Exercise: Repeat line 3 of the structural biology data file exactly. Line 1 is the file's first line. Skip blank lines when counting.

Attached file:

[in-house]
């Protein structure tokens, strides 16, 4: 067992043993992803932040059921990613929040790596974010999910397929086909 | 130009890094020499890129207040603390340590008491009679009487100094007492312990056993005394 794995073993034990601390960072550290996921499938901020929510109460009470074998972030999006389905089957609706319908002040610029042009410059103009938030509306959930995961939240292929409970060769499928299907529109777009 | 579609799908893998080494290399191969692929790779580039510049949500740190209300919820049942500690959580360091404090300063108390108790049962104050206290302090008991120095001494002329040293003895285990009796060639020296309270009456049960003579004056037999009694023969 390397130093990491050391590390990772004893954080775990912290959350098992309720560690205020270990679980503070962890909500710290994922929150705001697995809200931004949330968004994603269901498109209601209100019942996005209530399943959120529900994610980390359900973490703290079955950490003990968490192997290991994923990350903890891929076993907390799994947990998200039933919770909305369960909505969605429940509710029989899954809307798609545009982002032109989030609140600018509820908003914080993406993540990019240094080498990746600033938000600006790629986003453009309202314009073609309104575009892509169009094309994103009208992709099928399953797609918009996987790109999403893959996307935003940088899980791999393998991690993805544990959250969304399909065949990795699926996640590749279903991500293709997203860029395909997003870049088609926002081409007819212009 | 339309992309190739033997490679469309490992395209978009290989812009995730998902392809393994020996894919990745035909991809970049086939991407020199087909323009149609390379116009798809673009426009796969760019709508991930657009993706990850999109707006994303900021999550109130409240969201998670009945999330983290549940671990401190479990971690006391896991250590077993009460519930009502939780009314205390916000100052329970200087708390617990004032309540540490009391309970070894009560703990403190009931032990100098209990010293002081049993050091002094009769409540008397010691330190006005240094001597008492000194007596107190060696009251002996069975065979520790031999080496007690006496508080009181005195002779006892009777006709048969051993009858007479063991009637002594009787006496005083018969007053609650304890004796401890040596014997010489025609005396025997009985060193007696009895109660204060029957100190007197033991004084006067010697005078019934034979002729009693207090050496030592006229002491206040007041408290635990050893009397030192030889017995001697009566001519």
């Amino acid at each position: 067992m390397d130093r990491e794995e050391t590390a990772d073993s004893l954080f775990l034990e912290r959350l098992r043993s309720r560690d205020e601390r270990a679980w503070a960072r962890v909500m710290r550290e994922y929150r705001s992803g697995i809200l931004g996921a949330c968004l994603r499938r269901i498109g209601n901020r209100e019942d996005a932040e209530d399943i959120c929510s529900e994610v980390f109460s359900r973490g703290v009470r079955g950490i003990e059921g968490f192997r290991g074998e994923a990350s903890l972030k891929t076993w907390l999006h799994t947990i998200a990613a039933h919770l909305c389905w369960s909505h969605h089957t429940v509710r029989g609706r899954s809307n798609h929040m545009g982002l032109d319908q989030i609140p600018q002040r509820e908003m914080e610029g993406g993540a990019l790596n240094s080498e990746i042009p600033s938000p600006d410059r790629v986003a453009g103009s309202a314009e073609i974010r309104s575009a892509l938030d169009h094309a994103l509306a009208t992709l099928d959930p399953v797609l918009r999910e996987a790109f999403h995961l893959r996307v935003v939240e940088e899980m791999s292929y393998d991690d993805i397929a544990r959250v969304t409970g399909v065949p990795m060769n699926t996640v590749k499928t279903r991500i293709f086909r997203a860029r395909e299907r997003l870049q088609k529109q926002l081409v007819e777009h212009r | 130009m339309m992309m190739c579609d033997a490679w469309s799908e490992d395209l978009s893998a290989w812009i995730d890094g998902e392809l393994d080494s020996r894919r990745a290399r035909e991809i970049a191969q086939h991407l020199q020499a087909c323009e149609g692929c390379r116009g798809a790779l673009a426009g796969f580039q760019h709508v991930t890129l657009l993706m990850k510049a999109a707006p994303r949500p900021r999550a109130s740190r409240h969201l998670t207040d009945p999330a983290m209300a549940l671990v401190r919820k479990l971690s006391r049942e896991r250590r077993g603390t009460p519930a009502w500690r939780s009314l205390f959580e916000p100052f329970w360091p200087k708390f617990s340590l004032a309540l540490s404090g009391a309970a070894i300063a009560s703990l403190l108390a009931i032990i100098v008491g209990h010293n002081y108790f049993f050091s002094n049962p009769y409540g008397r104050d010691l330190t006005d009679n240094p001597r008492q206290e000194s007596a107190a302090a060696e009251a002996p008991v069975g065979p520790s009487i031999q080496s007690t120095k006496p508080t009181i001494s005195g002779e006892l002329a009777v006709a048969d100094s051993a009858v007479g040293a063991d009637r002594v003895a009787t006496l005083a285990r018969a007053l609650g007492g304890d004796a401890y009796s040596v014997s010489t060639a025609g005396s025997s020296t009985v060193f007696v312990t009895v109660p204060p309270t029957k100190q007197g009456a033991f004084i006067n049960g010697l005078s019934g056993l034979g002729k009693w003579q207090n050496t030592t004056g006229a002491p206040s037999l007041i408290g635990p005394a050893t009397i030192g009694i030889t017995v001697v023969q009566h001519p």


């Amino acid at each position: 067992m390397d130093r990491e794995e050391t590390a990772d073993s004893l954080f775990l034990e912290r959350l098992r043993s309720r560690d205020e601390r270990a679980w503070a960072r962890v909500m710290r550290e994922y929150r705001s992803g697995i809200l931004g996921a949330c968004l994603r499938r269901i498109g209601n901020r209100e019942d996005a932040e209530d399943i959120c929510s529900e994610v980390f109460s359900r973490g703290v009470r079955g950490i003990e059921g968490f192997r290991g074998e994923a990350s903890l972030k891929t076993w907390l999006h799994t947990i998200a990613a039933h919770l909305c389905w369960s909505h969605h089957t429940v509710r029989g609706r899954s809307n798609h929040m545009g982002l032109d319908q989030i609140p600018q002040r509820e908003m914080e610029g993406g993540a990019l790596n240094s080498e990746i042009p600033s938000p600006d410059r790629v986003a453009g103009s309202a314009e073609i974010r309104s575009a892509l938030d169009h094309a994103l509306a009208t992709l099928d959930p399953v797609l918009r999910e996987a790109f999403h995961l893959r996307v935003v939240e940088e899980m791999s292929y393998d991690d993805i397929a544990r959250v969304t409970g399909v065949p990795m060769n699926t996640v590749k499928t279903r991500i293709f086909r997203a860029r395909e299907r997003l870049q088609k529109q926002l081409v007819e777009h212009r | 130009m339309m992309m190739c579609d033997a490679w469309s799908e490992d395209l978009s893998a290989w812009i995730d890094g998902e392809l393994d080494s020996r894919r990745a290399r035909e991809i970049a191969q086939h991407l020199q020499a087909c323009e149609g692929c390379r116009g798809a790779l673009a426009g796969f580039q760019h709508v991930t890129l657009l993706m990850k510049a999109a707006p994303r949500p900021r999550a109130s740190r409240h969201l998670t207040d009945p999330a983290m209300a549940l671990v401190r919820k479990l971690s006391r049942e896991r250590r077993g603390t009460p519930a009502w500690r939780s009314l205390f959580e916000p100052f329970w360091p200087k708390f617990s340590l004032a309540l540490s404090g009391a309970a070894i300063a009560s703990l403190l108390a009931i032990i100098v008491g209990h010293n002081y108790f049993f050091s002094n049962p009769y409540g008397r104050d010691l330190t006005d009679n240094p001597r008492q206290e000194s007596a107190a302090a060696e009251a002996p008991v069975g065979p520790s009487i031999q080496s007690t120095k006496p508080t009181i001494s005195g002779e006892l002329a009777v006709a048969d100094s051993a009858v007479g040293a063991d009637r002594v003895a009787t006496l005083a285990r018969a007053l609650g007492g304890d004796a401890y009796s040596v014997s010489t060639a025609g005396s025997s020296t009985v060193f007696v312990t009895v109660p204060p309270t029957k100190q007197g009456a033991f004084i006067n049960g010697l005078s019934g056993l034979g002729k009693w003579q207090n050496t030592t004056g006229a002491p206040s037999l007041i408290g635990p005394a050893t009397i030192g009694i030889t017995v001697v023969q009566h001519p």